What are some of the symptoms of ADHD? You know what….? I’m going to touch on the symptoms in another post, one that will compare and contrast the similar symptoms of ADHD, Anxiety Disorder, Grief, Peri/menopause, and PTSD. Cause y’all. Y’ALL. They are like ingredients that go together to make the perfect Shit Cupcake. Every single one of them has at least one thing in common with one of the other ones, if not all of them together. So they can easily be misdiagnosed because they’re all so fucking similar, present in similar ways, and can be confused for each other!

Anyway! Recently, I wrote this:
I’ve always been forgetful, had a hard time concentrating, had a hard time starting on things if I thought I might not be able to do them perfectly, yet at the same time starting about a dozen different things but flitting between them like a butterfly in an all-you-can-pollinate flower garden. And losing things? NOTORIOUS for losing things. Yes, keys/wallet/phone… but also losing my coffee in the microwave because I put it there to reheat because I forgot about it, but then wondering what that beeping noise was every minute for about an hour until I remembered it was the microwave trying to remind me that it had reheated my coffee? I’m terrible with remembering when things are due, how long it takes me to get places, how to budget my time so I’m not always late, how long it will take me to do a thing, if I paid a bill, if I forgot to pay a bill, if I did pay a bill but forgot I paid it and paid it again…. This is why my bills are all in my calendar now, and are repeating tasks in my online to-do list.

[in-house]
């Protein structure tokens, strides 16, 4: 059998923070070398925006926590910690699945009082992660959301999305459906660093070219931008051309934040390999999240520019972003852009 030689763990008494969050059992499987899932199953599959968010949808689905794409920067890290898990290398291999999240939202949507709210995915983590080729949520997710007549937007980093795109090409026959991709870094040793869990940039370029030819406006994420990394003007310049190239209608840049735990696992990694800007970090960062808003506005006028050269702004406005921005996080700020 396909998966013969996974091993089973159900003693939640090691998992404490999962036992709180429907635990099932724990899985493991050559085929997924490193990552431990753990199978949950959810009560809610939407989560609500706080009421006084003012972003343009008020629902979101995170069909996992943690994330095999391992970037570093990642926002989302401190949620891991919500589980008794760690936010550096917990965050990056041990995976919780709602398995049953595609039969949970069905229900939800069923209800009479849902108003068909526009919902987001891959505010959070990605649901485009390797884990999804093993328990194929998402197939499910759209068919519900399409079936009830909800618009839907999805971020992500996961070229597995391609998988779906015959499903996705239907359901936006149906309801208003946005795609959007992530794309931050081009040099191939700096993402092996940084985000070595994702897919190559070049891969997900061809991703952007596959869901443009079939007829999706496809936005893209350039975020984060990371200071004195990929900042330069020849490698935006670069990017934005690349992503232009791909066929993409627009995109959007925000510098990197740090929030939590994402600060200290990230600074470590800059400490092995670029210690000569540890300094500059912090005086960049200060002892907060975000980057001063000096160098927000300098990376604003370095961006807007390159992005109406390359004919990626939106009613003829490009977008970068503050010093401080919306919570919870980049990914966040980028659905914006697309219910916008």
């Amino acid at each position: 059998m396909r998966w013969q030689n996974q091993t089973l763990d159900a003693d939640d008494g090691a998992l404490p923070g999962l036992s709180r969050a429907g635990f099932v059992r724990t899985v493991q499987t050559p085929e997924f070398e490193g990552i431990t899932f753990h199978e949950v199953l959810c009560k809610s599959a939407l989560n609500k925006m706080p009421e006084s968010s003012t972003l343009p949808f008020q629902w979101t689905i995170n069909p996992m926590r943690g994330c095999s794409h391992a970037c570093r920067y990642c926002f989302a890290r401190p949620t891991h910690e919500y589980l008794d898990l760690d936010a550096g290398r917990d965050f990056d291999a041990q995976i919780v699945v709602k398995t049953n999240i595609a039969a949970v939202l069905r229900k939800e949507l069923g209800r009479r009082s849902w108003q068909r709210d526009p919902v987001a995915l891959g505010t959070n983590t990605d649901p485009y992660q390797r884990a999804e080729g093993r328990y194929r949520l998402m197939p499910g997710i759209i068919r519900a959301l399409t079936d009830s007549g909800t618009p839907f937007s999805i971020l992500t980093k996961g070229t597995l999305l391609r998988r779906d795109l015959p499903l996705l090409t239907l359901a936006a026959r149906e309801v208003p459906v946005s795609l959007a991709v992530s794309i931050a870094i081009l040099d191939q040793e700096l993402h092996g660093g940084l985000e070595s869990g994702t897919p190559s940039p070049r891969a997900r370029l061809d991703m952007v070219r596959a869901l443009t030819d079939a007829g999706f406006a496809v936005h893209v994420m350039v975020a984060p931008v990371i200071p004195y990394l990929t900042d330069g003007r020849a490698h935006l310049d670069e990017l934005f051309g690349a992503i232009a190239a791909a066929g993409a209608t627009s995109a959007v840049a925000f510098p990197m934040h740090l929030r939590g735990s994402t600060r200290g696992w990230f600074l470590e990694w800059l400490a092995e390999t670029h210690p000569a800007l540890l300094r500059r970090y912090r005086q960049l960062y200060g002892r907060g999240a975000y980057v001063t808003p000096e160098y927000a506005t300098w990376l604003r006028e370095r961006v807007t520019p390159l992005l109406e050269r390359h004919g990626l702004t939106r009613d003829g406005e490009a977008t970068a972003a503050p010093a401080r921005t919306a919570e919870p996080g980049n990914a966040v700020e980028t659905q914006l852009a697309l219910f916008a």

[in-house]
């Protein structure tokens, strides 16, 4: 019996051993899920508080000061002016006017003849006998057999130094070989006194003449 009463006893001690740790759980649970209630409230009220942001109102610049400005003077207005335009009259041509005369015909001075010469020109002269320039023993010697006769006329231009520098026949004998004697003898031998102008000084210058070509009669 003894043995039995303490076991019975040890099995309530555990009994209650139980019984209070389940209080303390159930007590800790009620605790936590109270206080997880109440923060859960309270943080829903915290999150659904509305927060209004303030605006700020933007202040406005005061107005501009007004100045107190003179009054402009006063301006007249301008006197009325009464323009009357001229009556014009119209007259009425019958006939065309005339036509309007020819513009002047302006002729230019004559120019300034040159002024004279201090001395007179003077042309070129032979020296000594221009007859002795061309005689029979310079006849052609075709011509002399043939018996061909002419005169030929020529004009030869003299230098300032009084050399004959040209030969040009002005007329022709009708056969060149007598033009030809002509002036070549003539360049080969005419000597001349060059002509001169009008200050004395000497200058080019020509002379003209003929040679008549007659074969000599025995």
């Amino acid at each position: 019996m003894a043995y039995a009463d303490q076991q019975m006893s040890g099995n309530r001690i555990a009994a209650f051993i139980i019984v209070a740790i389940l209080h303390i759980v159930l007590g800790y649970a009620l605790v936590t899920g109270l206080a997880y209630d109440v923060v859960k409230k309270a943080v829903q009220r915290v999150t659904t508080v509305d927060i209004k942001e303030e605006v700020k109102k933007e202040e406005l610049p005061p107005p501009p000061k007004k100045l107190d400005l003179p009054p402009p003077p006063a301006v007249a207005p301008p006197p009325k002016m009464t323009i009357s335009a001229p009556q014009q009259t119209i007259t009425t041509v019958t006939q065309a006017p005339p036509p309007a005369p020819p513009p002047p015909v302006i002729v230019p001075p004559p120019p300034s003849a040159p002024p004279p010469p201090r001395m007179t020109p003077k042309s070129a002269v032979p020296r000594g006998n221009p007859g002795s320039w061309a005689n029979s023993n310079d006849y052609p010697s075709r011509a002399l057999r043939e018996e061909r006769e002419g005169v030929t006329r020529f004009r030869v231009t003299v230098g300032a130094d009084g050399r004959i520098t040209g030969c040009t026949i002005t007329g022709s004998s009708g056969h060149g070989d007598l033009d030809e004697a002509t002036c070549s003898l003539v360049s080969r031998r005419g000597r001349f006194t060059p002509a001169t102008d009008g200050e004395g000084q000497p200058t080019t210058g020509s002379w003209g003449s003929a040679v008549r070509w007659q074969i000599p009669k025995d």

How many of my NeuroSpicy friends read this and were like “GURL”?!